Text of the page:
Friday September 6, 1996
Yet "Killer" goes beyond sending a message to illuminate a remarkable friendship between Carl Panzram (James Woods, in a galvanizing, Oscar-caliber portrayal), a confessed serial killer of 21 people, and a rookie guard, Henry Lesser (Robert Sean Leonard), at Leavenworth State Penitentiary. We're left to wonder whether Lesser would have taken an interest in Panzram when he observes him being routinely brutalized by guards had he known at the outset that the man was a serial killer.
It might not have made a difference because neither man is ordinary. Panzram is as brilliant as he is savage, whereas Lesser was actually far more atypical for the time and place: a Jewish leftist intellectual who forsook being a tailor to become a prison guard with the vague hope of doing good. Somehow, Lesser's stubborn, consistent decency does register with Panzram, and in defiance of rules, Lesser smuggles pencils and papers to Panzram so that he might tell his terrible life story, a work upon which this film is based--and which took Lesser 40 years to get told.
You could wish that Metcalfe, a seasoned screenwriter in an assured directorial debut, had told us a tad more about Panzram's formative years as a member of a large Minnesota farming family headed by German immigrant parents. A swift flashback tosses out a hint of the "bad seed" theory that's never followed up as "Killer" drives home its assertion that once Panzram made a couple of youthful missteps he became systematically savaged by penal institutions. You could also wish that we could see Panzram at least entertaining the notion that he bears some personal responsibility for the monster he has become.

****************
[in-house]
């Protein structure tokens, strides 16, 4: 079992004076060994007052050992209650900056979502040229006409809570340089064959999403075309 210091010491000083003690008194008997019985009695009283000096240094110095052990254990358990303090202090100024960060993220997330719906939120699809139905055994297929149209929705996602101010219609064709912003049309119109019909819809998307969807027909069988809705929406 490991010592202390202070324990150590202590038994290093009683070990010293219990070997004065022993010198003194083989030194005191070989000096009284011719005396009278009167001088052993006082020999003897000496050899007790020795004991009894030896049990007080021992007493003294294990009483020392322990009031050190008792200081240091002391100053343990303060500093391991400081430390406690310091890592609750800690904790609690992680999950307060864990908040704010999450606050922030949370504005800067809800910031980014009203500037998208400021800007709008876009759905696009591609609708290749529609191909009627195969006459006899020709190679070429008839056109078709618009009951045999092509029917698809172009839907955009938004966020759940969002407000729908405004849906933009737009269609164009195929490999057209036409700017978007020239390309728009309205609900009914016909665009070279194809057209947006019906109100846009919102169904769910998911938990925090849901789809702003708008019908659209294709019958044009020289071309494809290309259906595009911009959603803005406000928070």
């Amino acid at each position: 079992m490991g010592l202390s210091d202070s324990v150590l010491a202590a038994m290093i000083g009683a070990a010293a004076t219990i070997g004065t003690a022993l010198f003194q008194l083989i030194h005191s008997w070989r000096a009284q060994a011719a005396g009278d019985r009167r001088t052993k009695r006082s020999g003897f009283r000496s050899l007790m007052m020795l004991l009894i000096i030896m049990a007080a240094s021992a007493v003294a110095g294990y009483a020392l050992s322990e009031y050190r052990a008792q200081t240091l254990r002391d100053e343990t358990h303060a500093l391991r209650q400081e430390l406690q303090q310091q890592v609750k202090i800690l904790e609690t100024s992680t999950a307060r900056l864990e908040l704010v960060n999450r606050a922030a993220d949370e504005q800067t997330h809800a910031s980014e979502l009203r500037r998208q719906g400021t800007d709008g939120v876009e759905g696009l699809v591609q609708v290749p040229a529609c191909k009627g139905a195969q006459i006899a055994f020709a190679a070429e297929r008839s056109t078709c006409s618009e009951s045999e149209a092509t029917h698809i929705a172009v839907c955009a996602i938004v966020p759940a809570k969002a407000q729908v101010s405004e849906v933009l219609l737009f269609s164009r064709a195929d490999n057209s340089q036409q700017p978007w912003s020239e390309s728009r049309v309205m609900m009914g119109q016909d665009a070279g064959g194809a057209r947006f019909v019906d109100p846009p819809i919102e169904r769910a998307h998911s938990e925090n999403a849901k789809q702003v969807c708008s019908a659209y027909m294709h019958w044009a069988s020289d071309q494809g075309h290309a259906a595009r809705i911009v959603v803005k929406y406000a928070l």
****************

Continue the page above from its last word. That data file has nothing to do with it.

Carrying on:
By now it should be clear that Carl Panzram is perfect for James Woods, who arguably has never had so rich an opportunity to express such bristling wit, passion, rage and irony, revealing the humanity--vulnerability, even--in so dangerous, bestial a man. His Panzram is so full of energy and anarchic spirit he jazzes up the entire film, subverting its pious liberalism and offering a jolting contrast to the gentle--but not wimpy--Lesser, well played by Leonard.
There are other vivid presences in the film, especially Steve Forrest as a burly, reform-minded Oregon warden whose trust in Panzram comes too late for the prisoner to be able to handle it. It's gratifying--and all-too-rare--that a veteran like Forrest has been so imaginatively cast. The ubiquitous Lili Taylor turns up in an unbilled cameo as a speak-easy patron, and Ellen Greene impresses as a naive small-town librarian.
As a period piece, "Killer," shot in Connecticut, is evocative without being showy. Ultimately, Woods is better than the picture, but he's so much the picture it scarcely matters.
(BEGIN TEXT OF INFOBOX / INFOGRAPHIC)
Killer: A Journal of Murder, 1996. R, for strong language and strong, brutal violence, including a rape. A Legacy Releasing presentation of a Spelling Films production. Writer-director Tim Metcalfe. Producers Janet Yang and Mark Levinson. Executive producers Oliver Stone and Melinda Jason. Cinematographer Ken Kelsch. Editor Richard Gentner. Costumes Kathryn Morrison. Music Graeme Revell. Production designer Sherman Williams. Art director Jeff Wallace. Running time: 1 hour, 30 minutes. James Woods as Carl Panzram. Henry Lesser as Robert Sean Leonard. Steve Forrest as Warden Charles (Spud) Casey. Ellen Greene as Elizabeth Wyatt.